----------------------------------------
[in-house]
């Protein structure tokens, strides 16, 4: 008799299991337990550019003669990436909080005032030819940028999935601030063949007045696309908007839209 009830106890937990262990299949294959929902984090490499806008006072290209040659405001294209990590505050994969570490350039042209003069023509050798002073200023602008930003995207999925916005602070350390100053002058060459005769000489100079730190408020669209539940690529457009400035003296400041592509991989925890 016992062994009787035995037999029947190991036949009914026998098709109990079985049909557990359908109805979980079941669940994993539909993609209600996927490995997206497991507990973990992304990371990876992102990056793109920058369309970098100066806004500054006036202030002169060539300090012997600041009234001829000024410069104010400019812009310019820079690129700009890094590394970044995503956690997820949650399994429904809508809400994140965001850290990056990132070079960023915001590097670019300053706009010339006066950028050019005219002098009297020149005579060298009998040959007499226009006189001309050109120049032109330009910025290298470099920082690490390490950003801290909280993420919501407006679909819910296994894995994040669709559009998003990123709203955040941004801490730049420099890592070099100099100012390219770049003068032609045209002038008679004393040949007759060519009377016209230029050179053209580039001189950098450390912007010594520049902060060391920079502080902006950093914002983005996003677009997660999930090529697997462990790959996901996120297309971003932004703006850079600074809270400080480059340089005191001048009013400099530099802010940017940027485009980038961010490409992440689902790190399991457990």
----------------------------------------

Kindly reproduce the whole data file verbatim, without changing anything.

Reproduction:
[in-house]
């Protein structure tokens, strides 16, 4: 008799299991337990550019003669990436909080005032030819940028999935601030063949007045696309908007839209 009830106890937990262990299949294959929902984090490499806008006072290209040659405001294209990590505050994969570490350039042209003069023509050798002073200023602008930003995207999925916005602070350390100053002058060459005769000489100079730190408020669209539940690529457009400035003296400041592509991989925890 016992062994009787035995037999029947190991036949009914026998098709109990079985049909557990359908109805979980079941669940994993539909993609209600996927490995997206497991507990973990992304990371990876992102990056793109920058369309970098100066806004500054006036202030002169060539300090012997600041009234001829000024410069104010400019812009310019820079690129700009890094590394970044995503956690997820949650399994429904809508809400994140965001850290990056990132070079960023915001590097670019300053706009010339006066950028050019005219002098009297020149005579060298009998040959007499226009006189001309050109120049032109330009910025290298470099920082690490390490950003801290909280993420919501407006679909819910296994894995994040669709559009998003990123709203955040941004801490730049420099890592070099100099100012390219770049003068032609045209002038008679004393040949007759060519009377016209230029050179053209580039001189950098450390912007010594520049902060060391920079502080902006950093914002983005996003677009997660999930090529697997462990790959996901996120297309971003932004703006850079600074809270400080480059340089005191001048009013400099530099802010940017940027485009980038961010490409992440689902790190399991457990």